When I wrote about combat art a while ago I mentioned that I thought that the best of the examples shown was a painting by Alphonse de Neuville (1835-1885). Actually, as I sit typing this post, I can't think of an artist who did that kind of job better. But if I do come across a better combat artist, I'll let you know.
Here are examples of his work dealing with the Franco-Prussian War:
This is Neuville's most famous painting, depicting surrounded French troops fighting at the point where their last cartridges are about to be expended.
Aside from some corpses, not many men are to be seen in this urban skirmish.
Neuville liked to paint lots of men at dramatic moments. And he seldom failed to include wounded and dead soldiers.
A moment of calm following a battle near where Charles Lindbergh landed the Spirit of St. Louis 57 years later.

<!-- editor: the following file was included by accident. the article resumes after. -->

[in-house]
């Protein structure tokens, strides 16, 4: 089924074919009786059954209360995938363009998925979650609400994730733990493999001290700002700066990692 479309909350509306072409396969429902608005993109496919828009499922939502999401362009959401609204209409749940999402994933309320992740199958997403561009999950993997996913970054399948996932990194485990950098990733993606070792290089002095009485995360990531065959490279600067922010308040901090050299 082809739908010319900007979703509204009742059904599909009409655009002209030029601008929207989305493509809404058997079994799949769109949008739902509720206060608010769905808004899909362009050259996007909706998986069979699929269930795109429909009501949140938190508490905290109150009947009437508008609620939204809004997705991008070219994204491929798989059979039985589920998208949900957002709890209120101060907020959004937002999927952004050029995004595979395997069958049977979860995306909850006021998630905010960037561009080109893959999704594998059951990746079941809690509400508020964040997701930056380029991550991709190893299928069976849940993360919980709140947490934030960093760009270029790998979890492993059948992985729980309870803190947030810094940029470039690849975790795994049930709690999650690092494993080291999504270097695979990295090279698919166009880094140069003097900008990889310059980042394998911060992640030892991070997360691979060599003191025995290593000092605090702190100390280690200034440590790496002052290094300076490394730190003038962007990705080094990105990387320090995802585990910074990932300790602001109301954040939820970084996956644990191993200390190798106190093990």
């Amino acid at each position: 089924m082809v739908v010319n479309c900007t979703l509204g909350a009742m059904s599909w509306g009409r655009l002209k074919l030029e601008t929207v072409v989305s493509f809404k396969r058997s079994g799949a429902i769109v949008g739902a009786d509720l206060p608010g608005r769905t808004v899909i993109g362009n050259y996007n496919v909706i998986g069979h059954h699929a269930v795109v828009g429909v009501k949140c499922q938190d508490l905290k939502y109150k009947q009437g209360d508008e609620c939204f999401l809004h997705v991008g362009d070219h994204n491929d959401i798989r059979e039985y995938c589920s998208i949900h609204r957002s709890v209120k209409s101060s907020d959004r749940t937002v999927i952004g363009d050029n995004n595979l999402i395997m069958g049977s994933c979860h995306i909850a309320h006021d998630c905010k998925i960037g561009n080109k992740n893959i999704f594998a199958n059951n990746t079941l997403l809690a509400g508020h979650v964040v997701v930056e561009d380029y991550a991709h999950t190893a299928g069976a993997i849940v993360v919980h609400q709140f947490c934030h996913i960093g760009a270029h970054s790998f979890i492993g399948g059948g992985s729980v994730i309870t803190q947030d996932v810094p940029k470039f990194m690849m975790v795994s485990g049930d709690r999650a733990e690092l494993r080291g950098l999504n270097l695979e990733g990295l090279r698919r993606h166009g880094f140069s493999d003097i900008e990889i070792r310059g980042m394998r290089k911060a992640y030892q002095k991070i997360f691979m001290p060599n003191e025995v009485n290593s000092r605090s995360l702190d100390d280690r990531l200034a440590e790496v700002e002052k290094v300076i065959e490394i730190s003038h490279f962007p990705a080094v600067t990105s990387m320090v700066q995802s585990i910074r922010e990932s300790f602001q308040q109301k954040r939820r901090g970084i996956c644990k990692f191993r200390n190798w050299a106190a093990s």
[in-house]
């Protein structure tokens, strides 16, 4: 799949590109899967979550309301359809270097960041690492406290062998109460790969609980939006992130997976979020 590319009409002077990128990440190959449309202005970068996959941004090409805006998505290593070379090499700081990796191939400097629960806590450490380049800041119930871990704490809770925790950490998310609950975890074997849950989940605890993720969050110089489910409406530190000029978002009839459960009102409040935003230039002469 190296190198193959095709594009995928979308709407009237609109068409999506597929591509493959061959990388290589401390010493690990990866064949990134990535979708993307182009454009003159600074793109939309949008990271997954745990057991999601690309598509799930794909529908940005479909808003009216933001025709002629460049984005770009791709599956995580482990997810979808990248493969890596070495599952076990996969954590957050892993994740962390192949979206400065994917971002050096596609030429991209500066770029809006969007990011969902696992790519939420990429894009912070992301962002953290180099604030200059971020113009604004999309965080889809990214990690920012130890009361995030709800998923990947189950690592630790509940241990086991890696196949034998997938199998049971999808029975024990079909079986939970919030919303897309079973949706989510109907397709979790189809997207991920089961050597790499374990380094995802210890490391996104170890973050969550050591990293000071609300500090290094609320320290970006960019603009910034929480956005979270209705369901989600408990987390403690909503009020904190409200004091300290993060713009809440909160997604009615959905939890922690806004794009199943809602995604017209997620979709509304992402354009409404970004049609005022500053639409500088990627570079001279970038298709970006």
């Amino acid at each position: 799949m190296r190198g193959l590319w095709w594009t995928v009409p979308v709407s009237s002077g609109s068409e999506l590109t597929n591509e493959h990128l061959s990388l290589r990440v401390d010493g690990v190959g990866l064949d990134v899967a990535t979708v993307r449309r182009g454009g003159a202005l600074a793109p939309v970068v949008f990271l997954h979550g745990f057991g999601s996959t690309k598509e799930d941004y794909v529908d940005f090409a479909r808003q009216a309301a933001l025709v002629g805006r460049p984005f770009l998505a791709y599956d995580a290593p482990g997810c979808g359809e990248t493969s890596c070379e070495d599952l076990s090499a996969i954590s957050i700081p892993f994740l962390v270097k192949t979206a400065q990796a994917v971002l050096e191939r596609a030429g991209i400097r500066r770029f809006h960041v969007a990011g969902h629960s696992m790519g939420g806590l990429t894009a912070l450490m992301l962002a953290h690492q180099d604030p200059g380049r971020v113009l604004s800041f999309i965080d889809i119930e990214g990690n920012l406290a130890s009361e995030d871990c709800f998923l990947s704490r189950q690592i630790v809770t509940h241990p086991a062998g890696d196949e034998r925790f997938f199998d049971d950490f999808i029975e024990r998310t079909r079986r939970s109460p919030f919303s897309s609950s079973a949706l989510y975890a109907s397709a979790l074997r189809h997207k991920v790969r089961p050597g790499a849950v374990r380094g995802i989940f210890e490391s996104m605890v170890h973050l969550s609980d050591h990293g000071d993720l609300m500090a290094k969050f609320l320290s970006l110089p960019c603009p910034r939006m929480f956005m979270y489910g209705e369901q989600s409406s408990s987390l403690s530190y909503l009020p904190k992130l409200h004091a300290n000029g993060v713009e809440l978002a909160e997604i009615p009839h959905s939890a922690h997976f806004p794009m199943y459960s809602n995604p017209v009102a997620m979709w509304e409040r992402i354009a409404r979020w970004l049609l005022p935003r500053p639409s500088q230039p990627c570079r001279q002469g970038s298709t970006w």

Once again German troops are about to breech a French defense in the war that cost Napoleon III his throne.
Neuville loved to include a lot of atmosphere; note the smoke from gunpowder.
A comparatively calm scene where a French courier disguised as a peasant is brought before Prussian officers. Because he is not in uniform, he likely will be executed.
Neuville also painted studies of various soldiers.
Neuville's Wikipedia entry is here. And there is a recently published book about him.
I see that Amazon lists it, but I bought my copy through their French site (amazon.fr). It has plenty of reproductions including some full-page detail views. The text is in French and mostly comprised of quotes from reviews of his works along with some of his family correspondence. I considered the pictures more than enough to justify the price.
As for seeing his works in person, the Metropolitan in New York has one, but I suspect it isn't on display (let me know if I guessed wrong). You can see some of his work in Paris at the Musée de l'Armée, but otherwise you'll probably have to rent a car to track down his most important paintings elsewhere in France.